Eighty percent of people with Parkinson’s develop dementia within 20 years of their diagnosis. In a recent article in Science Daily, I learned that researchers discovered that the genetic variant APOE4 spurs the spread of harmful clumps of Parkinson’s proteins through the brain. Findings suggest that therapies that target APOE might reduce the risk of dementia for people diagnosed with Parkinson’s disease.

 

In making the above-noted finding, scientists at Washington University School of Medicine in St. Louis, analyzed publicly available data from three separate sets of people with Parkinson’s. It was found that cognitive skills declined faster in people with APOE4 than those with APOE3. People with APOE2, showed no cognitive decline over the period of the study.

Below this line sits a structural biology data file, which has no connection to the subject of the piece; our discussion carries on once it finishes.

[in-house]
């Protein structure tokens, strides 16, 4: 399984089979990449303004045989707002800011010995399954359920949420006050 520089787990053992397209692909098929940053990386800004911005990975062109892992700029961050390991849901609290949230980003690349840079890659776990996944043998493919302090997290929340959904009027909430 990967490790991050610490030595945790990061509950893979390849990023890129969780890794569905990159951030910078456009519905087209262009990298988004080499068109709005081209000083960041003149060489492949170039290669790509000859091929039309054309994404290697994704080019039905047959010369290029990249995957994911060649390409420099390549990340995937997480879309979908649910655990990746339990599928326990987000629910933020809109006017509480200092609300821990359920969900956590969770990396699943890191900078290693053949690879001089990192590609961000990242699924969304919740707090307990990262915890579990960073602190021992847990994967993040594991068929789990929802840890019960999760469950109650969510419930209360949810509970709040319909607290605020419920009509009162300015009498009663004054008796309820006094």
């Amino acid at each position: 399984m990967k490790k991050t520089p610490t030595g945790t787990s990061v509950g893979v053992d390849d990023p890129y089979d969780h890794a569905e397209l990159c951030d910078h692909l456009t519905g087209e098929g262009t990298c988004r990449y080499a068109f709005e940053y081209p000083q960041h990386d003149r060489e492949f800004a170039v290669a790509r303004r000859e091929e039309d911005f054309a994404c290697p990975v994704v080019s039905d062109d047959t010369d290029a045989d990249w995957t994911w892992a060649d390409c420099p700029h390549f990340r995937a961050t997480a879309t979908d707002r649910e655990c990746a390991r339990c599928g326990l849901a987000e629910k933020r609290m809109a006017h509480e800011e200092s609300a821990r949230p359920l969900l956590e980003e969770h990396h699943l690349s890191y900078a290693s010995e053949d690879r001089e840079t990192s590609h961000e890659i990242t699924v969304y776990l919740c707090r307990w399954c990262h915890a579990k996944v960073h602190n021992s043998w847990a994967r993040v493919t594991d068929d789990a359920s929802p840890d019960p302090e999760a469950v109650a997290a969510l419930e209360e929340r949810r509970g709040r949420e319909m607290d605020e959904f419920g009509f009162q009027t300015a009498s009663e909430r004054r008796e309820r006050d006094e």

Although APOE does not affect the overall risk of developing Parkinson’s or how quickly movement symptoms worsen, an APOE-targeted therapy might stave off dementia, the researchers suggest.

We often blog on the issue of dementia as it affects many aspects of our practice as estate litigators. It is always encouraging to read about a positive study or breakthrough in the area of this debilitating disease.

To learn more about this study, please consider visiting here.

Thanks for reading.

Kira Domratchev

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